I gotta have my orange juice.

Jesu, Juva

Metábasis eis állo génos (2-27)

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I reflected last week on suffering as a special mission. Gene Wolfe’s great short story “Westwind” is a wonderful picture of this. In fact, in Wolfe’s story, you could say that some kind of suffering or deformity is the special mark of all of God’s secret agents. It is their admission ticket to all the places.

I’m still lagging behind on podcasts. My employer promises that we will be back in the office on September 7 but hasn’t announced protocols. I’m not inspired to any kind of optimism by the ridiculous protocols that are in force right now. But although I remain behind in other podcasts, I am caught up on the Theology Pugcast. Recent episodes prompted me to think:

  • There is a natural analogy between the mimesis:poeisis spectrum and grammar:dialectic:rhetoric, and also priest:king:prophet.
  • Late modernism professes the old and outworn idea that Christianity is an old and outworn idea. Because of the activity of the Holy Spirit, we know that Christianity is neither exclusively old, nor outworn, nor merely an idea.

Doug Wilson confirms my hunch that he is not opposed to blasphemy law, only its hasty introduction.

God’s rating system is a twelve-star system:

Then he dreamed still another dream and told it to his brothers, and said, “Look, I have dreamed another dream. And this time, the sun, the moon, and the eleven stars bowed down to me.” (Genesis 37:9, NKJV)

Now a great sign appeared in heaven: a woman clothed with the sun, with the moon under her feet, and on her head a garland of twelve stars. (Revelation 12:1, NKJV)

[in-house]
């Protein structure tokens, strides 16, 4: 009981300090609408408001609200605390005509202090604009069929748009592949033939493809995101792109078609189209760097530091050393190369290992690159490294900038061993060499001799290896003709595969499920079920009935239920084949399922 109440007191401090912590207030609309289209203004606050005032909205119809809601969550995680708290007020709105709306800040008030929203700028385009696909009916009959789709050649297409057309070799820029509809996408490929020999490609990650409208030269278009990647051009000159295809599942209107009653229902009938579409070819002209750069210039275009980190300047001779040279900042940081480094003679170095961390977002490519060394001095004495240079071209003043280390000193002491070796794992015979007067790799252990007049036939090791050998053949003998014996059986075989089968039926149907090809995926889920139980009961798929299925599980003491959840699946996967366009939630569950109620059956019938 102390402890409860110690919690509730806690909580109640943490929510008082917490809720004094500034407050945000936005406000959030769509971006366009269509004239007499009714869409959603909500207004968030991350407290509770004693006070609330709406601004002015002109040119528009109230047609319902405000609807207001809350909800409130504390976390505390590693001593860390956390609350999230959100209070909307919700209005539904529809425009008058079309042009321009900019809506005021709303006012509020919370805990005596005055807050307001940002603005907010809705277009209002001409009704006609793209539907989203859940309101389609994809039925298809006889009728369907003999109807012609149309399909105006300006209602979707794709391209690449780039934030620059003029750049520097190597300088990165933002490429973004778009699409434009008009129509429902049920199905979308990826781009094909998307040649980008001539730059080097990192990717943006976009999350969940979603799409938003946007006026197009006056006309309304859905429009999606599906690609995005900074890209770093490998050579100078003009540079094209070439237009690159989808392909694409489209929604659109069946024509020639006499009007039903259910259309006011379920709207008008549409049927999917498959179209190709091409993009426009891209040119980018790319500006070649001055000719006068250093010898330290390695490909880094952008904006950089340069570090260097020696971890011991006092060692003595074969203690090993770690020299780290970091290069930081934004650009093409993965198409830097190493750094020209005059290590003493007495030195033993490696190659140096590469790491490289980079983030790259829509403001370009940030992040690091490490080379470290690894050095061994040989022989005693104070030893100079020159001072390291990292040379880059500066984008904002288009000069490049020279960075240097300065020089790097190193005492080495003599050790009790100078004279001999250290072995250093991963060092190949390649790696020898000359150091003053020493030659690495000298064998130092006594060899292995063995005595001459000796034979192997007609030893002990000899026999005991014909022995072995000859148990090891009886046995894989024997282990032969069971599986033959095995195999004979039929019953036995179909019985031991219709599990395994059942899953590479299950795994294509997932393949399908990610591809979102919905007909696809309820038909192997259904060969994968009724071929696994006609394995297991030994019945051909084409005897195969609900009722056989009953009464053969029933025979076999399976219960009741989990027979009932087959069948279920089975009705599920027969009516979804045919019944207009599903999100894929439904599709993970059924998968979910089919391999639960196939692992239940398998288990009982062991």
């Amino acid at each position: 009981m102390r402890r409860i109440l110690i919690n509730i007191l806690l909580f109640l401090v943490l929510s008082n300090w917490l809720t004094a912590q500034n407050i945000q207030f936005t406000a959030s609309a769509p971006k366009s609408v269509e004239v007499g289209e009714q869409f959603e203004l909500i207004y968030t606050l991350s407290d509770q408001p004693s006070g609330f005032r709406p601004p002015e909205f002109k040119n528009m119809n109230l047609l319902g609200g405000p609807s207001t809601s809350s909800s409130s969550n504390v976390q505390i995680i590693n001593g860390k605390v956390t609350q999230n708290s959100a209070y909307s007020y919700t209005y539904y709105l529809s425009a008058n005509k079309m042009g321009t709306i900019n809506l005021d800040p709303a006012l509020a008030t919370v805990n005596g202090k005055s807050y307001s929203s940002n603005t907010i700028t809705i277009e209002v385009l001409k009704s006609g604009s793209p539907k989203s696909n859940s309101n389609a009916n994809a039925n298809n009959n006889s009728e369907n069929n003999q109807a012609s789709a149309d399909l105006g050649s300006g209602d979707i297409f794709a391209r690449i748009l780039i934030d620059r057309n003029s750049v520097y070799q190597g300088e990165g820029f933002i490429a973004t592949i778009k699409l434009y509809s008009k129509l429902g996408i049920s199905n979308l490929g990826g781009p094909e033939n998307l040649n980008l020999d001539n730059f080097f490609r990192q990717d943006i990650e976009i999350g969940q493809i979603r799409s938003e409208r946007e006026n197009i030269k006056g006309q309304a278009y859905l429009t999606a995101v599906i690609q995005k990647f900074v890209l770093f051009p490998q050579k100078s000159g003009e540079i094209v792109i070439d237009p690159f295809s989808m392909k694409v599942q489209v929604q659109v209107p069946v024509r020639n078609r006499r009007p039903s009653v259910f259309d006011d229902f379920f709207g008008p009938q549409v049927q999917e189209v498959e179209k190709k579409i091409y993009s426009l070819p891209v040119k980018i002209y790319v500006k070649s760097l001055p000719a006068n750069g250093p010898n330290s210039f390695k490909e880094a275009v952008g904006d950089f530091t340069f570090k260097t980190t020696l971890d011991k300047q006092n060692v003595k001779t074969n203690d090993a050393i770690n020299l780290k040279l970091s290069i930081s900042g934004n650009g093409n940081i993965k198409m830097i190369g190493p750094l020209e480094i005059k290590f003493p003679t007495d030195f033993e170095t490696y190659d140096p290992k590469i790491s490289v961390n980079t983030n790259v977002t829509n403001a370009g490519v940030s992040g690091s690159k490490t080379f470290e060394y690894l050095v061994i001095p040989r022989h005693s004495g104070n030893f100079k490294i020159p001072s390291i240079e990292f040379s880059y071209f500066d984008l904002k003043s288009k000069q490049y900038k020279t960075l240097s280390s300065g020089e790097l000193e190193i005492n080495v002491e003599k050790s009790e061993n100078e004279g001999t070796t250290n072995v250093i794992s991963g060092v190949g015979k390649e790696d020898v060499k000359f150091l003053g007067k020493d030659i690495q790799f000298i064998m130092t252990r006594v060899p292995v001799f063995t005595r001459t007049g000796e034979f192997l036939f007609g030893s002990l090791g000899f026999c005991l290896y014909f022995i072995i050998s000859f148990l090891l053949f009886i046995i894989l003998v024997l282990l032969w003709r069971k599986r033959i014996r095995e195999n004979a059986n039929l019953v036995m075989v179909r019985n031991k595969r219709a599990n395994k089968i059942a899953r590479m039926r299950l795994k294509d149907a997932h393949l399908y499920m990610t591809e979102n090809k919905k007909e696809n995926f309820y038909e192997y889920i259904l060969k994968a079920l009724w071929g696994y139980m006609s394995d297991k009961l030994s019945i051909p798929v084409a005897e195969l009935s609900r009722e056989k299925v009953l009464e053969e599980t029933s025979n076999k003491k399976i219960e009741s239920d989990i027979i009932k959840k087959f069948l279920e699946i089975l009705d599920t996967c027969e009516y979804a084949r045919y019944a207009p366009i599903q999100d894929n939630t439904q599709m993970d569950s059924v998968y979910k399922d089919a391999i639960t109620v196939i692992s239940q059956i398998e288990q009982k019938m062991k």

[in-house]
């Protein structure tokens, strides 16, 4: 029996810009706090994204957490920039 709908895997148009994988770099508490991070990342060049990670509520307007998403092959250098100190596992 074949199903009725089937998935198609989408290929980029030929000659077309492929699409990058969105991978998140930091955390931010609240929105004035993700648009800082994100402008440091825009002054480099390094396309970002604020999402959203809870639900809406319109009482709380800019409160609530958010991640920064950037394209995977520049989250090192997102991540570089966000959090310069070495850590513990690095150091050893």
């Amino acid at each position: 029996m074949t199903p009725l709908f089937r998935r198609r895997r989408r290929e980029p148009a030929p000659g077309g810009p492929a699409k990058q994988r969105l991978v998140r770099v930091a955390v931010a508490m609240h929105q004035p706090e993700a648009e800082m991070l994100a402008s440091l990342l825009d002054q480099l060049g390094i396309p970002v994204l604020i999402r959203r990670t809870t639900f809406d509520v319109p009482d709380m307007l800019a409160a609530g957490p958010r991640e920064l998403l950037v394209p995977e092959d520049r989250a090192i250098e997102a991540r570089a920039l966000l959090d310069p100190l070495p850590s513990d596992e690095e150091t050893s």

Speaking of twelve, it appears twice in Mark 5:

Now a certain woman had a flow of blood for twelve years . . . Immediately the girl arose and walked, for she was twelve years of age. (NKJV)

As Mark Horne suggests, there is clearly meant to be a link between these women. Twelve years must also be significant, though I’m not sure how, other than to say that there is a deadness in Israel, in the old twelve.

In Mark 12, the Sadducees try to entrap Jesus:

Then some Sadducees, who say there is no resurrection, came to Him; and they asked Him, saying: “Teacher, Moses wrote to us that if a man’s brother dies, and leaves his wife behind, and leaves no children, his brother should take his wife and raise up offspring for his brother. Now there were seven brothers. The first took a wife; and dying, he left no offspring. And the second took her, and he died; nor did he leave any offspring. And the third likewise. So the seven had her and left no offspring. Last of all the woman died also. Therefore, in the resurrection, when they rise, whose wife will she be? For all seven had her as wife.” (Mark 12:18–23, NKJV)

It never occurred to me until now to read this in a corporate–covenantal register. Since pastor–shepherds are levirs, we could read this as a subtle jockeying for heavenly status as the disciples themselves did in chapter 10. Jesus’s response then is consistent with what we see elsewhere in scripture (e.g., 1 Corinthians 6, Ephesians 1, Revelation) in that man is elevated to a position in God’s heavenly court.

Jesus answered and said to them, “Are you not therefore mistaken, because you do not know the Scriptures nor the power of God? For when they rise from the dead, they neither marry nor are given in marriage, but are like angels in heaven. But concerning the dead, that they rise, have you not read in the book of Moses, in the burning bush passage, how God spoke to him, saying, ‘I am the God of Abraham, the God of Isaac, and the God of Jacob’ ? He is not the God of the dead, but the God of the living. You are therefore greatly mistaken.” (Mark 12:24–27, NKJV)

Written by Scott Moonen

July 3, 2021 at 3:14 pm

2 Responses

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  1. […] Luke 8 also repeats the double twelve of Mark 5. […]

  2. […] mentioned that suffering and deformity were the special mark of God’s secret agents. Luther describes how God presents himself to us through a variety of […]


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